The Canada FASD Research Network (CanFASD) supports the CCSA’s new guidance on alcohol use and health released this week.
“The evidence surrounding alcohol harms has increased significantly since the last iteration of Canada’s Low-Risk Alcohol Drinking Guidelines in 2011,” says CanFASD Executive Director, Audrey McFarlane. “We are pleased to see that Canada is taking a harm reduction approach to alcohol and making sure Canadians have the knowledge they need to make informed decisions, specifically around alcohol use in pregnancy.”
In addition to emphasizing the risk of alcohol-related cancers, the new guidance states that it is safest not to use alcohol when pregnant, trying to get pregnant, or breastfeeding. This is in alignment with copious research that has been done on fetal alcohol spectrum disorder (FASD), a lifelong disability that impacts the brain and body of someone who was exposed to alcohol before birth.
“Despite decades of evidence building, information sharing and creation of community- based supports, many people are still unaware of the risks of alcohol use in pregnancy,” says Dr Nancy Poole, Prevention Lead for the CanFASD Research Network. “It is essential that we continue to share the message that no alcohol is safest in pregnancy.”
Alcohol use in pregnancy can increase the risk of miscarriage and can cause harm to the fetus at any time during pregnancy. Since pregnancies can go unrecognized during the first several weeks post-conception, the updated guidance recommends couples who are actively trying to get pregnant go alcohol-free too.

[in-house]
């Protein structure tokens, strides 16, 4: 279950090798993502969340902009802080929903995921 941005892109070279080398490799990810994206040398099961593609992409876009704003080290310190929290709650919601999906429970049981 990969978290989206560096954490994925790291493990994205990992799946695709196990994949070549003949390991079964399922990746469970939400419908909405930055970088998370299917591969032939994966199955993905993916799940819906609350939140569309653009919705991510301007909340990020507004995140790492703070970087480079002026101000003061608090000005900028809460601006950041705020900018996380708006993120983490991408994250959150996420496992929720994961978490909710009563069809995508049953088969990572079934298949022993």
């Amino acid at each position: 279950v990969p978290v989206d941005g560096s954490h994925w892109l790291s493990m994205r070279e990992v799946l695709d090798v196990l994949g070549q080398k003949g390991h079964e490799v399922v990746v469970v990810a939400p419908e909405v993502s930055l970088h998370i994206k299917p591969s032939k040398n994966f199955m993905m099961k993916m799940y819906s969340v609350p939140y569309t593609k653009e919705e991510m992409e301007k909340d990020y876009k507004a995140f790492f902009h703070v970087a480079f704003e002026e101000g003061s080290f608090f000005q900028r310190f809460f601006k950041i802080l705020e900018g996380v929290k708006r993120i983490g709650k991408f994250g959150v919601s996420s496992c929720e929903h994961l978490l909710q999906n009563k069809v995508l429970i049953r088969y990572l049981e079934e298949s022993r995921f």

These evidence-based guidelines outline the continuum of risk associated with alcohol use. Each person can use the information to consider what the risk levels mean for them personally and to make informed decisions about how much they will drink. The main message being that when it comes to your health, less alcohol is better.
The CCSA conducted this work in consultation and collaboration with researchers, experts, and stakeholders across Canada, including members of the CanFASD Network. To learn more about the project and the final report, read the updated webpage on alcohol and health.
There is no known safe level of alcohol use in pregnancy, so it is safest not to drink when pregnant.